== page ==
A typical Egyptian style of henna design featuring geometric patterns. (Image: Kendra Williams via Flickr CC By 2.0)

Arabian henna designs use a stylish free-flowing method especially suitable for depicting flowers, foliage, and paisley patterns. By leaving abundant white space, the designs become more pronounced and beautiful. Egyptian patterns are usually geometric in nature, while Indian henna designs are predominantly floral.

Indian henna culture

Henna is deeply rooted in Indian culture, and intrinsically connected to our frequent festivals — including Diwali, Sankranthi, Holi, weddings, betrothal, childbirth, baptism, and so on. Even Hindu Goddesses are portrayed with henna skin decorations.  

The typical three-day Indian wedding begins with a “Mehndi Party,” which is similar to a bachelorette party in the United States. This henna ceremony is only for female participants, who will decorate the bride’s and each others’ hands. 

Designer henna art plays a significant role in Indian weddings. (Image: Alberta Studios via Pexels)

Traditionally, only married women were allowed to attend this ceremony, but times have changed, and all females are now welcome to apply henna. Male and female family members, friends, and invited guests can participate in the feast, music and dance.

It is said that the darker the scarlet stain on the bride’s hands, the more the bridegroom loves her. Nowadays, even the bridegrooms apply henna on their hands to measure their bride’s love.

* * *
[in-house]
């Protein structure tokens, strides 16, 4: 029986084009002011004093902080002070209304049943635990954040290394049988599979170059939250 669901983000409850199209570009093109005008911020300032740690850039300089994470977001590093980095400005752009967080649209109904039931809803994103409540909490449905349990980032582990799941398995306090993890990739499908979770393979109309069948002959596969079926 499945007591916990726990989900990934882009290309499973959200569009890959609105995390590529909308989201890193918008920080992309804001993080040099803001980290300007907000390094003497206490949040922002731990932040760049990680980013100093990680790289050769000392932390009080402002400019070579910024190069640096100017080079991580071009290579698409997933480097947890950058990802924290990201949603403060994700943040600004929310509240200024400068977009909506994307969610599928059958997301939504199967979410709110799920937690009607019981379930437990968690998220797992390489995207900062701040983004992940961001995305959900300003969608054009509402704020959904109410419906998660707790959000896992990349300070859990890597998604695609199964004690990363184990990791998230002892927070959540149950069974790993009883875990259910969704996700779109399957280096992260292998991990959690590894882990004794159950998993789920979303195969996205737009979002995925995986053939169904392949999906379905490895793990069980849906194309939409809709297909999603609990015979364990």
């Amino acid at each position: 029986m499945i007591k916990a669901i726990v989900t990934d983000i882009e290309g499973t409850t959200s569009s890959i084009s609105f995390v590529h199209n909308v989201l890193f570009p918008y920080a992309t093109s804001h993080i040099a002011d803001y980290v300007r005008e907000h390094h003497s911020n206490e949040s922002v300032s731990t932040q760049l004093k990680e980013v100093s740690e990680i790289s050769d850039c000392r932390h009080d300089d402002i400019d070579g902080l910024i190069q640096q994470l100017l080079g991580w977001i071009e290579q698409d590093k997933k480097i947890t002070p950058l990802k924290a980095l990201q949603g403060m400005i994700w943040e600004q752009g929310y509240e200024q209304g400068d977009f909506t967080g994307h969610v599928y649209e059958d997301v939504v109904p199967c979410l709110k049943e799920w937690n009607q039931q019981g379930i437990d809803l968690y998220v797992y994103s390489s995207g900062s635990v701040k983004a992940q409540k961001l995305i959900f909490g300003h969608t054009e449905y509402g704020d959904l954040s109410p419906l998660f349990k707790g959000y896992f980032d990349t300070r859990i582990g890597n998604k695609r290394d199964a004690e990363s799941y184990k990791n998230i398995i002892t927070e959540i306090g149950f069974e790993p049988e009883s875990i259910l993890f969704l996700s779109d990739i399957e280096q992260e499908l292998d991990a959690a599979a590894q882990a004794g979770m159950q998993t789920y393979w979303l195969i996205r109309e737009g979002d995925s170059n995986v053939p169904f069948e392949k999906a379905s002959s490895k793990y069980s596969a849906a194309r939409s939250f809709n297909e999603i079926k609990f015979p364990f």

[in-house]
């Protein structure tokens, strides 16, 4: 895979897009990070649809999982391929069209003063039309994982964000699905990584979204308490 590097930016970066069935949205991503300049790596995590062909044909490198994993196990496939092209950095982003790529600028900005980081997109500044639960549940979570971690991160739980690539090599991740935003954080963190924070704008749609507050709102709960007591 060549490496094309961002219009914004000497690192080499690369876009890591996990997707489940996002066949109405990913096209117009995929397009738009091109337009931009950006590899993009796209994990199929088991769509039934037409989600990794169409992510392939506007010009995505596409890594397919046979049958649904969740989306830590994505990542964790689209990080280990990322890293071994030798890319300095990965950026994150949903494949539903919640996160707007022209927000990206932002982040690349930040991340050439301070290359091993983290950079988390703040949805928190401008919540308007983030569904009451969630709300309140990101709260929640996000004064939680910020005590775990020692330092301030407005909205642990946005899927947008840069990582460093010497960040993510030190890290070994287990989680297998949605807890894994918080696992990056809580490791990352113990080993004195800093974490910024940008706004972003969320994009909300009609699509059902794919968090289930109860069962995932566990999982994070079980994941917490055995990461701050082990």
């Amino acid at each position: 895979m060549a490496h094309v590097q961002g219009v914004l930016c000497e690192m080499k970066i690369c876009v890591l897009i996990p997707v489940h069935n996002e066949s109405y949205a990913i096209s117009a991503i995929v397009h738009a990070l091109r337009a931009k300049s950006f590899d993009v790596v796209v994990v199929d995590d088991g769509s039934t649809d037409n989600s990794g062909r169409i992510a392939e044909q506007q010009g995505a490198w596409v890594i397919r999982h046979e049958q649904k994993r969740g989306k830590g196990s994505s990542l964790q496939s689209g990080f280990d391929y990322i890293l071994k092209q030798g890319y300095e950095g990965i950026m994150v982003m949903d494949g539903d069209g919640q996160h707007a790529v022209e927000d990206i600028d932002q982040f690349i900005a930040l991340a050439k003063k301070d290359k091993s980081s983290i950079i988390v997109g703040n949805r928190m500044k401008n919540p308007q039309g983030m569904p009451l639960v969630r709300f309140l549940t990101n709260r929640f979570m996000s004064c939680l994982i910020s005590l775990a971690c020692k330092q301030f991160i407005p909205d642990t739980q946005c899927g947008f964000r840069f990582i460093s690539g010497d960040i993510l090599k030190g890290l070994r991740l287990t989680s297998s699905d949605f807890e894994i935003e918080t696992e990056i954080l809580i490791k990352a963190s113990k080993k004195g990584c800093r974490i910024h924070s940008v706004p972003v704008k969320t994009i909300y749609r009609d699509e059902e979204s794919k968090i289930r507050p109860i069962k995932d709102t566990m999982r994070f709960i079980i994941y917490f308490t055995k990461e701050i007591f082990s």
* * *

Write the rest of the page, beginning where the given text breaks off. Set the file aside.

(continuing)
Henna for body art

In India, fresh leaves are ground into a fine paste with a betelnut and a little water. After a couple of hours, a few drops of lemon juice and eucalyptus oil are added and it is ready to use on hands or hair. The paste can also be made with dry powder as described below.

For the best results, prepare the skin by washing with water and rubbing in a few drops of lemon juice, eucalyptus oil, or coconut oil. This will enhance the color of your henna design. 

Applying henna is best done with a steady hand other than your own. (Image: Robert Stokoe via pexels)

Henna is applied through a cone — much like a cake decorator’s piping bag. You can make your own cones with cellophane or mylar, rolled into a cone shape and secured with a stapler or tape. After filling the cone with henna paste, snip the end to produce a small opening for fine-tip henna drawing. 

Commercially available, ready-made henna cones for hand designs are just as good. Another option is to hire a professional artist to create a stunning look for the big occasion.